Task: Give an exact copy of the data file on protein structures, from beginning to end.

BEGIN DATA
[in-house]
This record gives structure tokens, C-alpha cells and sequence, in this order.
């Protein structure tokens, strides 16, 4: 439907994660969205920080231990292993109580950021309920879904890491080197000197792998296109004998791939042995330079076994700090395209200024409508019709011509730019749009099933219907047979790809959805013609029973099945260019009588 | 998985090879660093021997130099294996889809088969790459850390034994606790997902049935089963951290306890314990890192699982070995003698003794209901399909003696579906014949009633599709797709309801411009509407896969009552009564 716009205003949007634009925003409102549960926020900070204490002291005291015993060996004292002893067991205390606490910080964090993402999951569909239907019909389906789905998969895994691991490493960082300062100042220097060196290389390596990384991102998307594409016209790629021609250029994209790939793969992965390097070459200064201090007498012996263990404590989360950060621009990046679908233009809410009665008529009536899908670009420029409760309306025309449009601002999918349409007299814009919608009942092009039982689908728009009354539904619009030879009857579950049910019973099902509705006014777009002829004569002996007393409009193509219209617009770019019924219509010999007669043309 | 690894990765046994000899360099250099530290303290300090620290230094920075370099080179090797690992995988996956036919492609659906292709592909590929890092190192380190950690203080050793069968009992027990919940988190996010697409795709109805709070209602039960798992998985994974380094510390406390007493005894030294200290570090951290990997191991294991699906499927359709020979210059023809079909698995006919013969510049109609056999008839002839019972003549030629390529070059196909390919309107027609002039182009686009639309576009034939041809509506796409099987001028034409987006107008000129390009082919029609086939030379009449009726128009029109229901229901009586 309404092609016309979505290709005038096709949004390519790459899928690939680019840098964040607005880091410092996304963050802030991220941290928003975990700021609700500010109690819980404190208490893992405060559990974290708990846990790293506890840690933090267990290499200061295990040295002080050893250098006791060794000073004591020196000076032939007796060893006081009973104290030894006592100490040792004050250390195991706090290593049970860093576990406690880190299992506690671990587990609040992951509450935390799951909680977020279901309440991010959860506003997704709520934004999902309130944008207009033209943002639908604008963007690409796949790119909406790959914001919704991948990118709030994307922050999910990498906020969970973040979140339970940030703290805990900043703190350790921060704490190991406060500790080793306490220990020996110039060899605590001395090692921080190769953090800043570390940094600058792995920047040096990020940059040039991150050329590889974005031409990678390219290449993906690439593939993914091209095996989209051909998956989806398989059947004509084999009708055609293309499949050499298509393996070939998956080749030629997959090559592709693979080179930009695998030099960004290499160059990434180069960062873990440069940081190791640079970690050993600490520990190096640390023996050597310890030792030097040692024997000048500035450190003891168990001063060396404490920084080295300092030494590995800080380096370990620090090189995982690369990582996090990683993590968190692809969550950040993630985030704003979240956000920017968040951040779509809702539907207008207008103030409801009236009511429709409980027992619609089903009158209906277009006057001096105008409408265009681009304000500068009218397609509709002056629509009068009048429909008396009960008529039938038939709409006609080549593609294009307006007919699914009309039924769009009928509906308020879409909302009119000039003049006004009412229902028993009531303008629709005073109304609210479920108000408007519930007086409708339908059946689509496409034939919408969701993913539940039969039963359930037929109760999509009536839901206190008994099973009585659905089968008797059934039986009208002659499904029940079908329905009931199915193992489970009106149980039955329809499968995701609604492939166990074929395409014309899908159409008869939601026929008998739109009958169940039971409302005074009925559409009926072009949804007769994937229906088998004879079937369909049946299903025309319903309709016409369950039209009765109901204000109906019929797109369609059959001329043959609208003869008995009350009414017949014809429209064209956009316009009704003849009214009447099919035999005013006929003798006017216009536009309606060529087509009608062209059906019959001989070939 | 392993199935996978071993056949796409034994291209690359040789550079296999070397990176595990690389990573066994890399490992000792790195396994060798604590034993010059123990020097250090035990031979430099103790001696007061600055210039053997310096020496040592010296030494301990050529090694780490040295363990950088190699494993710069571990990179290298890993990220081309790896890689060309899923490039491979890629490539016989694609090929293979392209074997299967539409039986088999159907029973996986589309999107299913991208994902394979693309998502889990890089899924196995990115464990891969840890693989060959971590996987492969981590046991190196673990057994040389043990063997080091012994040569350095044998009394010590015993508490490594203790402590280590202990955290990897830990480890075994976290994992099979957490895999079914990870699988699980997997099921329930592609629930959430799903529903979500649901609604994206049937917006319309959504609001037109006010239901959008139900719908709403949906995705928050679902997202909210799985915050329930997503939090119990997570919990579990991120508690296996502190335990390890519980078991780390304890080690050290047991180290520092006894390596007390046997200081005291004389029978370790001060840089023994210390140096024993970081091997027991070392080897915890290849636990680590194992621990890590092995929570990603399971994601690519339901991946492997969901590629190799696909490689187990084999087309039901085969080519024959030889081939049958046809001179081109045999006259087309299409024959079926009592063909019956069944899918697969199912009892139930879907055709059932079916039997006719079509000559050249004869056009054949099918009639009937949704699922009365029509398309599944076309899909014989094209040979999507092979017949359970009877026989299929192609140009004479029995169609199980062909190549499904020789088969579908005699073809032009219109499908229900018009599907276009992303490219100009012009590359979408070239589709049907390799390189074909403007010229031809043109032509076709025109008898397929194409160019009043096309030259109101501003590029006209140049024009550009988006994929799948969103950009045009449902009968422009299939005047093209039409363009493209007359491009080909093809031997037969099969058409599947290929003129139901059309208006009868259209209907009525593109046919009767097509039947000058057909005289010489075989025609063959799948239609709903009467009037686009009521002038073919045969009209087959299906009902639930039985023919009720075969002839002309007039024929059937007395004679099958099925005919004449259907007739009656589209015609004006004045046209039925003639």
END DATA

[in-house]
This record gives structure tokens, C-alpha cells and sequence, in this order.
């Protein structure tokens, strides 16, 4: 439907994660969205920080231990292993109580950021309920879904890491080197000197792998296109004998791939042995330079076994700090395209200024409508019709011509730019749009099933219907047979790809959805013609029973099945260019009588 | 998985090879660093021997130099294996889809088969790459850390034994606790997902049935089963951290306890314990890192699982070995003698003794209901399909003696579906014949009633599709797709309801411009509407896969009552009564 716009205003949007634009925003409102549960926020900070204490002291005291015993060996004292002893067991205390606490910080964090993402999951569909239907019909389906789905998969895994691991490493960082300062100042220097060196290389390596990384991102998307594409016209790629021609250029994209790939793969992965390097070459200064201090007498012996263990404590989360950060621009990046679908233009809410009665008529009536899908670009420029409760309306025309449009601002999918349409007299814009919608009942092009039982689908728009009354539904619009030879009857579950049910019973099902509705006014777009002829004569002996007393409009193509219209617009770019019924219509010999007669043309 | 690894990765046994000899360099250099530290303290300090620290230094920075370099080179090797690992995988996956036919492609659906292709592909590929890092190192380190950690203080050793069968009992027990919940988190996010697409795709109805709070209602039960798992998985994974380094510390406390007493005894030294200290570090951290990997191991294991699906499927359709020979210059023809079909698995006919013969510049109609056999008839002839019972003549030629390529070059196909390919309107027609002039182009686009639309576009034939041809509506796409099987001028034409987006107008000129390009082919029609086939030379009449009726128009029109229901229901009586 309404092609016309979505290709005038096709949004390519790459899928690939680019840098964040607005880091410092996304963050802030991220941290928003975990700021609700500010109690819980404190208490893992405060559990974290708990846990790293506890840690933090267990290499200061295990040295002080050893250098006791060794000073004591020196000076032939007796060893006081009973104290030894006592100490040792004050250390195991706090290593049970860093576990406690880190299992506690671990587990609040992951509450935390799951909680977020279901309440991010959860506003997704709520934004999902309130944008207009033209943002639908604008963007690409796949790119909406790959914001919704991948990118709030994307922050999910990498906020969970973040979140339970940030703290805990900043703190350790921060704490190991406060500790080793306490220990020996110039060899605590001395090692921080190769953090800043570390940094600058792995920047040096990020940059040039991150050329590889974005031409990678390219290449993906690439593939993914091209095996989209051909998956989806398989059947004509084999009708055609293309499949050499298509393996070939998956080749030629997959090559592709693979080179930009695998030099960004290499160059990434180069960062873990440069940081190791640079970690050993600490520990190096640390023996050597310890030792030097040692024997000048500035450190003891168990001063060396404490920084080295300092030494590995800080380096370990620090090189995982690369990582996090990683993590968190692809969550950040993630985030704003979240956000920017968040951040779509809702539907207008207008103030409801009236009511429709409980027992619609089903009158209906277009006057001096105008409408265009681009304000500068009218397609509709002056629509009068009048429909008396009960008529039938038939709409006609080549593609294009307006007919699914009309039924769009009928509906308020879409909302009119000039003049006004009412229902028993009531303008629709005073109304609210479920108000408007519930007086409708339908059946689509496409034939919408969701993913539940039969039963359930037929109760999509009536839901206190008994099973009585659905089968008797059934039986009208002659499904029940079908329905009931199915193992489970009106149980039955329809499968995701609604492939166990074929395409014309899908159409008869939601026929008998739109009958169940039971409302005074009925559409009926072009949804007769994937229906088998004879079937369909049946299903025309319903309709016409369950039209009765109901204000109906019929797109369609059959001329043959609208003869008995009350009414017949014809429209064209956009316009009704003849009214009447099919035999005013006929003798006017216009536009309606060529087509009608062209059906019959001989070939 | 392993199935996978071993056949796409034994291209690359040789550079296999070397990176595990690389990573066994890399490992000792790195396994060798604590034993010059123990020097250090035990031979430099103790001696007061600055210039053997310096020496040592010296030494301990050529090694780490040295363990950088190699494993710069571990990179290298890993990220081309790896890689060309899923490039491979890629490539016989694609090929293979392209074997299967539409039986088999159907029973996986589309999107299913991208994902394979693309998502889990890089899924196995990115464990891969840890693989060959971590996987492969981590046991190196673990057994040389043990063997080091012994040569350095044998009394010590015993508490490594203790402590280590202990955290990897830990480890075994976290994992099979957490895999079914990870699988699980997997099921329930592609629930959430799903529903979500649901609604994206049937917006319309959504609001037109006010239901959008139900719908709403949906995705928050679902997202909210799985915050329930997503939090119990997570919990579990991120508690296996502190335990390890519980078991780390304890080690050290047991180290520092006894390596007390046997200081005291004389029978370790001060840089023994210390140096024993970081091997027991070392080897915890290849636990680590194992621990890590092995929570990603399971994601690519339901991946492997969901590629190799696909490689187990084999087309039901085969080519024959030889081939049958046809001179081109045999006259087309299409024959079926009592063909019956069944899918697969199912009892139930879907055709059932079916039997006719079509000559050249004869056009054949099918009639009937949704699922009365029509398309599944076309899909014989094209040979999507092979017949359970009877026989299929192609140009004479029995169609199980062909190549499904020789088969579908005699073809032009219109499908229900018009599907276009992303490219100009012009590359979408070239589709049907390799390189074909403007010229031809043109032509076709025109008898397929194409160019009043096309030259109101501003590029006209140049024009550009988006994929799948969103950009045009449902009968422009299939005047093209039409363009493209007359491009080909093809031997037969099969058409599947290929003129139901059309208006009868259209209907009525593109046919009767097509039947000058057909005289010489075989025609063959799948239609709903009467009037686009009521002038073919045969009209087959299906009902639930039985023919009720075969002839002309007039024929059937007395004679099958099925005919004449259907007739009656589209015609004006004045046209039925003639």